Environmental Protection

Iowa City Agrees to Address Sewage Discharge into Miss. River

The city will be required to improve its combined sewer system over the next 20 years.

The U.S. Environmental Protection Agency and the City of Keokuk, Iowa, have reached an agreement by which the city will improve its combined sewer system over the next 20 years, reducing discharges of hundreds of millions of gallons of raw sewage to the Mississippi River and its tributaries.

Under an administrative compliance order on consent filed in Kansas City, Kan., Keokuk will submit to EPA and the Iowa Department of Natural Resources (IDNR) a long-term control plan for improving its sewers to reduce overflows. The plan is due no later than Dec. 31, 2012.

Once EPA and IDNR approve the plan, Keokuk must implement all the terms of the order, including requirements related to the long-term control plan, no later than December 31, 2030.

“This resolution will clean the water that sustains Keokuk's future and produce real benefits for everyone who depends on the nation's most important river, the great Mississippi,” EPA Regional Administrator Karl Brooks said. “I commend the people of Keokuk, and their leaders, for taking measurable action that secures the future of their key water resource and recognizes our obligations today to make water system investments for the future.”

Keokuk was required to develop a long-term control plan in 2002, when IDNR issued the city a National Pollutant Discharge Elimination System (NPDES) permit. Keokuk submitted a draft plan in 2006, but it failed to include dates for implementation and completion. EPA has been working with city officials in Keokuk to approve a plan since 2007.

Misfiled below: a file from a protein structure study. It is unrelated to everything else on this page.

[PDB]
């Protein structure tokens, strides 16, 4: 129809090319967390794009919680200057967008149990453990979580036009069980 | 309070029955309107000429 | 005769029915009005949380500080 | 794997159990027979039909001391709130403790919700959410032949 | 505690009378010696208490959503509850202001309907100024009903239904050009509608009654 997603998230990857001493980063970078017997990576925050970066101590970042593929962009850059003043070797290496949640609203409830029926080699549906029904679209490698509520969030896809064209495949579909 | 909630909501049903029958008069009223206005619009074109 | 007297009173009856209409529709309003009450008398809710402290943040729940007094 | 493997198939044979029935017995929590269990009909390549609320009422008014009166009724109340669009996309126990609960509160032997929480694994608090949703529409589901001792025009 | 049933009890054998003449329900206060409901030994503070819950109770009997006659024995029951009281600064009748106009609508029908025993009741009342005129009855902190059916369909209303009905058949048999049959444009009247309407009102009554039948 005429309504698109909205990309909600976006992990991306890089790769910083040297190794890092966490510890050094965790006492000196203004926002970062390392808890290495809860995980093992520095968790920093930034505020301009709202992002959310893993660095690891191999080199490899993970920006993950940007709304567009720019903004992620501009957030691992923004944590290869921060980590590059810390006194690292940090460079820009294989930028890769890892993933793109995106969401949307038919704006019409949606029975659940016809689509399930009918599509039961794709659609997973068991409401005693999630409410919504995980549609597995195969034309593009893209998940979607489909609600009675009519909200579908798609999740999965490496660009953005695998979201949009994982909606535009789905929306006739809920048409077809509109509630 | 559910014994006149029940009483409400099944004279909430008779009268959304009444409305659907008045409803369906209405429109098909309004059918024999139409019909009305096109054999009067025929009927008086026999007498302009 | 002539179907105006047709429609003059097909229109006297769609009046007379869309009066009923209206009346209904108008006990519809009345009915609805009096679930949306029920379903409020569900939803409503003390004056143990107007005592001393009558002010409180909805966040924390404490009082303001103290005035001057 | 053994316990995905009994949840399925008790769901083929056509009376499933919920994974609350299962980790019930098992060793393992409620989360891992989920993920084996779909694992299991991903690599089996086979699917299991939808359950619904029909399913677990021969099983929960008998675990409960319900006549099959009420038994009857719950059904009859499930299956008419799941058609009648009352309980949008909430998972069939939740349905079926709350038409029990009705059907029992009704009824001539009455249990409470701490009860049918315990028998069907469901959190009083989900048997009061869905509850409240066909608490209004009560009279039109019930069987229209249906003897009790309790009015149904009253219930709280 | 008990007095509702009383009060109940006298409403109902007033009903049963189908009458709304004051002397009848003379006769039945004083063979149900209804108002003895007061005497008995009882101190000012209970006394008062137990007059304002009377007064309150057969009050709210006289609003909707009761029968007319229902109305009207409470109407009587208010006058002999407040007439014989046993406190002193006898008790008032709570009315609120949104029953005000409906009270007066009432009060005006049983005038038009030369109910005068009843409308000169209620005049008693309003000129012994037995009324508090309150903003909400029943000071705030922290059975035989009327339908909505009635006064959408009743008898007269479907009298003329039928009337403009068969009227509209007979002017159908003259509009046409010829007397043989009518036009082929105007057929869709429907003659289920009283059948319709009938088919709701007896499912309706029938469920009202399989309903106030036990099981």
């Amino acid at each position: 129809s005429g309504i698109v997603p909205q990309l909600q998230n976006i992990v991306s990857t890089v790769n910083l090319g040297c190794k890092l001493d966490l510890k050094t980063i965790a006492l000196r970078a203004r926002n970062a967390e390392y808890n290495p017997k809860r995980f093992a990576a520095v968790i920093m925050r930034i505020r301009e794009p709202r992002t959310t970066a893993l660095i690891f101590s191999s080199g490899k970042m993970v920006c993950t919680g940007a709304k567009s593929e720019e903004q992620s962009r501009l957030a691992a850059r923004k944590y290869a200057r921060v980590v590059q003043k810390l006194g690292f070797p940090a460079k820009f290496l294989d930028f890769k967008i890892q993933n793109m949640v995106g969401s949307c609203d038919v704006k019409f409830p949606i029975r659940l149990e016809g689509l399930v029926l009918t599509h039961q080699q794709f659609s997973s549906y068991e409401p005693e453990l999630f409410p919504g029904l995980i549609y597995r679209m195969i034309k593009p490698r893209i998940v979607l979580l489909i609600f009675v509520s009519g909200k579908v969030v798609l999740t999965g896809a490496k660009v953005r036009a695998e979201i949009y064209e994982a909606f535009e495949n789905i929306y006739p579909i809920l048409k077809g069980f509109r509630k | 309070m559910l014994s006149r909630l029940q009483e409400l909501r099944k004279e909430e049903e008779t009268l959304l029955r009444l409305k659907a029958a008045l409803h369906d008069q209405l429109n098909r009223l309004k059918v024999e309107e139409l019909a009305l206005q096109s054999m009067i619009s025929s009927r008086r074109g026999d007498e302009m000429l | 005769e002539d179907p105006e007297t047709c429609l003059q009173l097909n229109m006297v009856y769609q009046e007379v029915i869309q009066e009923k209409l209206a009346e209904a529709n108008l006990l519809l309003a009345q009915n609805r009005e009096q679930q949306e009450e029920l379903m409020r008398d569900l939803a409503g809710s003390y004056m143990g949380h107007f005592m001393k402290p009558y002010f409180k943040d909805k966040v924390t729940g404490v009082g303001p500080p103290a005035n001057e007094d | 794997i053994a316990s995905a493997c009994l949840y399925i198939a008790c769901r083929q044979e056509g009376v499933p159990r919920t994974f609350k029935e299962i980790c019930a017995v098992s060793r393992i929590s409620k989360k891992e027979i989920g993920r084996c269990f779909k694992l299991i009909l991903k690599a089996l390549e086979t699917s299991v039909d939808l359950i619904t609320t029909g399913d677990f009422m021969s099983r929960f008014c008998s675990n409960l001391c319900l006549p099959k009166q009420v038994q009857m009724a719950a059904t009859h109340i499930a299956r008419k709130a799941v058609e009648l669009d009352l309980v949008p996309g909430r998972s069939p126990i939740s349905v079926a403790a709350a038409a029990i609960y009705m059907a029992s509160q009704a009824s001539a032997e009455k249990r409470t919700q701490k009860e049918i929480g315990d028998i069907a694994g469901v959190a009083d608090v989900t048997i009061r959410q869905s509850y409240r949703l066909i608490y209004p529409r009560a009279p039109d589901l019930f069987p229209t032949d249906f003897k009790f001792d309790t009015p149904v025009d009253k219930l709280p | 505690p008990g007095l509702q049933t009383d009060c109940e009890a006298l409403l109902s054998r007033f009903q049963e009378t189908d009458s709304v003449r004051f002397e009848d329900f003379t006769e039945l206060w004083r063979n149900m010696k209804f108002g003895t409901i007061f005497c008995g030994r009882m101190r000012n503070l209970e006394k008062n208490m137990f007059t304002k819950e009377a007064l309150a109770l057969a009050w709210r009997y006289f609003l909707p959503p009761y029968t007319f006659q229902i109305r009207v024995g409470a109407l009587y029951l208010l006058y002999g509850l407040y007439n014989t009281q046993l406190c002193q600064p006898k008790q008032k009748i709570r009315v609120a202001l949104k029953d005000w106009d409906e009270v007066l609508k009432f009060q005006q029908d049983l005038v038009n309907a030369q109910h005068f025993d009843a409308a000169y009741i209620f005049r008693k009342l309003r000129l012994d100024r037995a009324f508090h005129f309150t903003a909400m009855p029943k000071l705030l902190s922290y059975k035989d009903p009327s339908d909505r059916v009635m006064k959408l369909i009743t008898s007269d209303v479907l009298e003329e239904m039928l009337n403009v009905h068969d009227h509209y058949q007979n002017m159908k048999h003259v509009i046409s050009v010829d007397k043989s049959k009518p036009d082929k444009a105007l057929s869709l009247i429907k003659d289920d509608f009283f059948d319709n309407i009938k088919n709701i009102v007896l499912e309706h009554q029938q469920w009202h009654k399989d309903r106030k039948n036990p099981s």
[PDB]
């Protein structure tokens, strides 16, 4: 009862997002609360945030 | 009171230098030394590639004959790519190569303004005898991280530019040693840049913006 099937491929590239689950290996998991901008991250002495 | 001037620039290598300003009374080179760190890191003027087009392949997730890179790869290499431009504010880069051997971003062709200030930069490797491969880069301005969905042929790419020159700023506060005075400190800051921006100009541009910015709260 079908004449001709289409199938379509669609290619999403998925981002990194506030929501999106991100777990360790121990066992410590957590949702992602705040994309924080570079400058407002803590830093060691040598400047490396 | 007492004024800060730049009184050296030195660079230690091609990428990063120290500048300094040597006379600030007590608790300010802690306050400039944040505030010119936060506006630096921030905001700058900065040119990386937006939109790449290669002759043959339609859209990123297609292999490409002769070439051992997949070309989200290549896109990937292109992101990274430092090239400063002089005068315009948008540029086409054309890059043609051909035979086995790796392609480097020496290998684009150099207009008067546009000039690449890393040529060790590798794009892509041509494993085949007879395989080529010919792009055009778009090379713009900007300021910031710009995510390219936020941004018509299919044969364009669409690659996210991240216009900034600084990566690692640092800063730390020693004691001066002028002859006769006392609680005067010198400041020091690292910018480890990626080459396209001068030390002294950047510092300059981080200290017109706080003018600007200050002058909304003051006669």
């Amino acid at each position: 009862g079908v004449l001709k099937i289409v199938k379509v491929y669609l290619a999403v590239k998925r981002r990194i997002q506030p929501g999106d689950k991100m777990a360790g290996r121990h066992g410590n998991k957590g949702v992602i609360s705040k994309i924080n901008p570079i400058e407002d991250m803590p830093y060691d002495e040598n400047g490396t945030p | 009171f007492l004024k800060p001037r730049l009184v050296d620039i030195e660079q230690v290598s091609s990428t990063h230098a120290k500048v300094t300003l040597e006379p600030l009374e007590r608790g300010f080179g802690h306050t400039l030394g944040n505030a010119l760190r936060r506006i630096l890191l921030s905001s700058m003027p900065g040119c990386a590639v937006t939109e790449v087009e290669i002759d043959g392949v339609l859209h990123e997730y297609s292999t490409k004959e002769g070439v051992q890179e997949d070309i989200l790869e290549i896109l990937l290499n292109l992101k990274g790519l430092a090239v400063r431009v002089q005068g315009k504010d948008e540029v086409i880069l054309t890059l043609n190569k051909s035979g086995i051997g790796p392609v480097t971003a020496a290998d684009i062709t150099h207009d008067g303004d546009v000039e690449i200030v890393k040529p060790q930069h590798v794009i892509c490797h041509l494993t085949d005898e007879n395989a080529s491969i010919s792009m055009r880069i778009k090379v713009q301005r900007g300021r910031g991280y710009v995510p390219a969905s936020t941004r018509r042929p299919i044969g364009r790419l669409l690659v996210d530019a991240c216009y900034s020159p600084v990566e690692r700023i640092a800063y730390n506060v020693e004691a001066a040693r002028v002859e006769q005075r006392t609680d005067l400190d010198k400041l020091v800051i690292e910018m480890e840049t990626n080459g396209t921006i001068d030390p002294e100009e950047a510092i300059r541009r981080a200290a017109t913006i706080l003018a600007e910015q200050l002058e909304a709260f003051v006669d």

An inspection by EPA in late November and early December 2010 found that Keokuk had violated conditions of its NPDES permit by failing to operate and maintain its wastewater treatment facilities in good working order, allowing overflows of raw sewage from the collection system into waters of the United States and private property, and the diversion of waste streams from its wastewater treatment works into the waters of the United States.

Since 2006, Keokuk has proceeded to complete several sewer separation projects without a final, approved, long-term control plan. Those projects include the elimination of one outfall, the replacement of the Bank Street lift station and force main; the completion of sewer separation associated with the Grand Avenue and Boulevard Road project; and completion of a sewer separation project for Belknap Place, Belknap Boulevard, and McKinley and Timea streets, at a combined cost of more than $2 million.

Initial projections by the City of Keokuk to implement the long-term control plan are estimated to be between $60 million and $100 million for total separation of the combined sewer system.

As part of the settlement, Keokuk has agreed to take a series of additional specific actions:

  • By July 1 submit a collection system management, operation, and maintenance program to EPA for review and approval.
  • By December 31, 2012, separate its sanitary sewer system from its stormwater sewer system to end combined sewer overflows at four outfalls into Soap Creek.
  • By July 1, 2013, conduct a sewer system evaluation survey and capacity assessment, and provide EPA with a report of the results for its approval.
  • By December 31, 2014, separate its sanitary sewer system from its stormwater sewer system to end combined sewer overflows at another outfall into Soap Creek.
  • By December 31, 2015, separate its sanitary sewer system from its stormwater sewer system at Victory Park.
  • By April 15 each year, submit progress reports to EPA outlining work performed during the previous 12 months, and projections of work to be performed in the next 12 months.

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